So much content, so little time...
A weekly round-up of the themes and posts I found particularly interesting or useful.
The post-match analysis of Super Bowl advertising inevitably featured large this week, although the importance of both emotional engagement and brand experience also attracted a good deal of attention.
It's only a game...
What the Super Bowl had to say or not say about the state of marketing today fuelled many a post.
Super Bowl Eyeballs Up A Bit, Super Bowl Chatter Up A Lot observed how the TV ratings hardly moved, but social chatter exploded for the second year running.
Twitter and GoDaddy Won the Super Bowl - Chrysler Did Not argued that the 9 word Oreo tweet when the lights went out will have more payback than any of the adverts, and was a sign of how the world had changed (but too many advertisers had not).
Twitter, You Won the Super Bowl was a love poem to the platform, and how perfectly it's suited to such events, in contrast to Facebook.
While Tide Tops 2013 Kellogg School Advertising Review indulged in what seemed the slightly anachronistic sport of assessing the TV ads only, for their potential to build brands.
I cherish your emotion...
Several posts addressed the necessity for brands to create emotional engagement, in a world that offers ever more choice.
Emotional Engagement: Where Brands Strike Gold. And Make Money highlighted the reduction in the number of brands appearing in an annual customer loyalty, because they didn't have any emotional engagement with consumers.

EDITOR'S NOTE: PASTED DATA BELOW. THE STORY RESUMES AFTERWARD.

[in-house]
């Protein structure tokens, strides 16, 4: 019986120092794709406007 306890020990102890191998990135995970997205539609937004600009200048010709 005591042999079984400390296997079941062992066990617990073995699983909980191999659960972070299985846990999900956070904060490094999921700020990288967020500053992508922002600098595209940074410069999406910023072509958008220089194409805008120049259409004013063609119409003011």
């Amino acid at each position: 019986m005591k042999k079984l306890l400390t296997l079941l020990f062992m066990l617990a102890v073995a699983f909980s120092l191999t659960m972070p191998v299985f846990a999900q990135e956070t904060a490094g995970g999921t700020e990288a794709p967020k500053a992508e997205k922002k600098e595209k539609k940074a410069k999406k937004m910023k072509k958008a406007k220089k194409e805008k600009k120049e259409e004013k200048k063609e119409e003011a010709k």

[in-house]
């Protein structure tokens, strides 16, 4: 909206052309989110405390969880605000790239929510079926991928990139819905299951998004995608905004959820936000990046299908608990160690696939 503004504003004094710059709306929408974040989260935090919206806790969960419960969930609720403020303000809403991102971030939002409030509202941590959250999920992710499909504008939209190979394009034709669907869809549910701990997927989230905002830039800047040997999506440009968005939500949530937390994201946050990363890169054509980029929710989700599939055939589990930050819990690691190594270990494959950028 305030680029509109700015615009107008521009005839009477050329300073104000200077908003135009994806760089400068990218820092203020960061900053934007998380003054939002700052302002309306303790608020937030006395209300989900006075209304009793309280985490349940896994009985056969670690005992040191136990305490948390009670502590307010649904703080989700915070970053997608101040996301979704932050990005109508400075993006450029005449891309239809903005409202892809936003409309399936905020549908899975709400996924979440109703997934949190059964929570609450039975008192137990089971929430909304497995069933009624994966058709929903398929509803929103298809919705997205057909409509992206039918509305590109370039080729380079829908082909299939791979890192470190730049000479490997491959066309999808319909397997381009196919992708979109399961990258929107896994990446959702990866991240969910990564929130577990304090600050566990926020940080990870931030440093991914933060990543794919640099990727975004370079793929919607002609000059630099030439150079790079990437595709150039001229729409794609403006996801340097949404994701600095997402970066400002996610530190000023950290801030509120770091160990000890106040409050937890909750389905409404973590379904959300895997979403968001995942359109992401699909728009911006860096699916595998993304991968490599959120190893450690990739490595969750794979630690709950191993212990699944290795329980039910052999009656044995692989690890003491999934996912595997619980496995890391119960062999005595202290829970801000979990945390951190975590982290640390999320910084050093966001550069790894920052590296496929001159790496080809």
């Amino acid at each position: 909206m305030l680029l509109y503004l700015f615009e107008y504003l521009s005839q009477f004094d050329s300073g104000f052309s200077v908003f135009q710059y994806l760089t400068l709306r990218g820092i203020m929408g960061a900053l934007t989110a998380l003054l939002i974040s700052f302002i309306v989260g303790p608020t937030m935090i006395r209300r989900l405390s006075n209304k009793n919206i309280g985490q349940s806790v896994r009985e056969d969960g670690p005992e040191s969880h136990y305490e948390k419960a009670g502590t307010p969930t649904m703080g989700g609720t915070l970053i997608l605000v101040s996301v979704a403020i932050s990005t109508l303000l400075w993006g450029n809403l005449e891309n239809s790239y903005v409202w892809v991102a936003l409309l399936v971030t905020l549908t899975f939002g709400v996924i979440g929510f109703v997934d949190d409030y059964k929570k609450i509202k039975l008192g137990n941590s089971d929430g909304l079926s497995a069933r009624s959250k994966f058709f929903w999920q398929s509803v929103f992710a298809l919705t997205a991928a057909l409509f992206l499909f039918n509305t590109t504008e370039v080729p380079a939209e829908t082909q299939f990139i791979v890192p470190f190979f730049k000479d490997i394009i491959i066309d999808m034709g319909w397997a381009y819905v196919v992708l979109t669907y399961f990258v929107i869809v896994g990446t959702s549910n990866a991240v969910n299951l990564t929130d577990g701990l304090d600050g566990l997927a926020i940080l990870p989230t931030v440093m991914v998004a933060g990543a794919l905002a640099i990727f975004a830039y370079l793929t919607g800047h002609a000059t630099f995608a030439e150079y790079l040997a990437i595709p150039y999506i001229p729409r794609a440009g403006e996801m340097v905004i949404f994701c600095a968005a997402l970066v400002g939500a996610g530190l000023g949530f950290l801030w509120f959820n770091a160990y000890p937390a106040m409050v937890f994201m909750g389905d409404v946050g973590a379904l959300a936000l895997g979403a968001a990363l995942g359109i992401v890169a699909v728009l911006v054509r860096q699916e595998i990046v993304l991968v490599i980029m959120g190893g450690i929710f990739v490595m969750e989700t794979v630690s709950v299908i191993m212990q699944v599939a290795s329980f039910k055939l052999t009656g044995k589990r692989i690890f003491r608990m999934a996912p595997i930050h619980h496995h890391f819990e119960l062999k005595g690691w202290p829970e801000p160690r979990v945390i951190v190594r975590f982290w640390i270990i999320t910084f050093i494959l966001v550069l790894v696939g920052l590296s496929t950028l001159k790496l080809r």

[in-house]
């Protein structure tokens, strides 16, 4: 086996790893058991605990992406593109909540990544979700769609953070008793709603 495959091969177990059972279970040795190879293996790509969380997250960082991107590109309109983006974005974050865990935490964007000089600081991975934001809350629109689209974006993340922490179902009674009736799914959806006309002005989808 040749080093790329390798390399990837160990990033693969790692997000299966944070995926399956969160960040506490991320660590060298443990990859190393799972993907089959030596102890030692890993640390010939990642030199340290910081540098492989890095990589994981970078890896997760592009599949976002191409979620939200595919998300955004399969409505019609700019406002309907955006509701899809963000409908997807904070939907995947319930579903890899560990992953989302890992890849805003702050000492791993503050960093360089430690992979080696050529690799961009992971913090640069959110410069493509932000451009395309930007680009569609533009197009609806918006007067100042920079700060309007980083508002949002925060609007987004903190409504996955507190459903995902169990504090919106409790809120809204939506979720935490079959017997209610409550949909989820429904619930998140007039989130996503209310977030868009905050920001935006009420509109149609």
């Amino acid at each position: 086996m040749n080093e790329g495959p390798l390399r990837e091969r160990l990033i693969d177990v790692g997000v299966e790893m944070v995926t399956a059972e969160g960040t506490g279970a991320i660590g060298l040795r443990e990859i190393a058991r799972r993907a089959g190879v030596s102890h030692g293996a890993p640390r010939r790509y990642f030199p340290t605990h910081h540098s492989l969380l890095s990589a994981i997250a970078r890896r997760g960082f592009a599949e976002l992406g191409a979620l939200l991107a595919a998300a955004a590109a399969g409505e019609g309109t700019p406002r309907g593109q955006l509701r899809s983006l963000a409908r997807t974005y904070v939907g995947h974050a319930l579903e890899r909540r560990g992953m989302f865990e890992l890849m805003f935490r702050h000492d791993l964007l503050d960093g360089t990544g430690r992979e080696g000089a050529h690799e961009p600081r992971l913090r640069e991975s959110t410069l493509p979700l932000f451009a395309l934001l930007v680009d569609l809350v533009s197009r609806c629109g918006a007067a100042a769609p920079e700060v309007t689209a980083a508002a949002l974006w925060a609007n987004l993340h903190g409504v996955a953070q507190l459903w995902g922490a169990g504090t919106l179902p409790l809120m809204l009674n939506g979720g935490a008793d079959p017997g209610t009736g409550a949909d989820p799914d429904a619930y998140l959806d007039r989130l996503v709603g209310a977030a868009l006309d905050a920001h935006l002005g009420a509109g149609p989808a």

Building A Brand Is No Longer Enough - You Must Create A Movement argued for the need to evoke passion among customers through engaging experiences, a unique narrative, and living what you preach.
Feeling Better showed how understanding emotional benefits is today vital to successful innovation.
While Turn Customers Into Your Best Salespeople highlighted how engaged customers can do your marketing and selling for you, and offered some tips on how to encourage them.
Today's connected world is enabling customers to experience brands like never before. A number of posts explored different aspects of this.
The diffusion of brand, ownership, and experience argued that today every brand is in the experience business, as the web and social means that consumers can experience the reality of a brand without having to own it.
The Push-Me Pull-You Of Retailing showed how the behaviors of a retail brand are exposed when customers shop a store, and how this requires a focus on aligning those behaviors with the offer - which is now true for every brand.
While Think Inside, Outside and About the Box urged brands to focus on the function as well as the form of packaging, since it is the one physical manifestation of the brand that 100% of purchasers interact with, even if they purchased online.
Finally, The Future of The Retail Store offered some interesting crystal-ball gazing, for the weekend.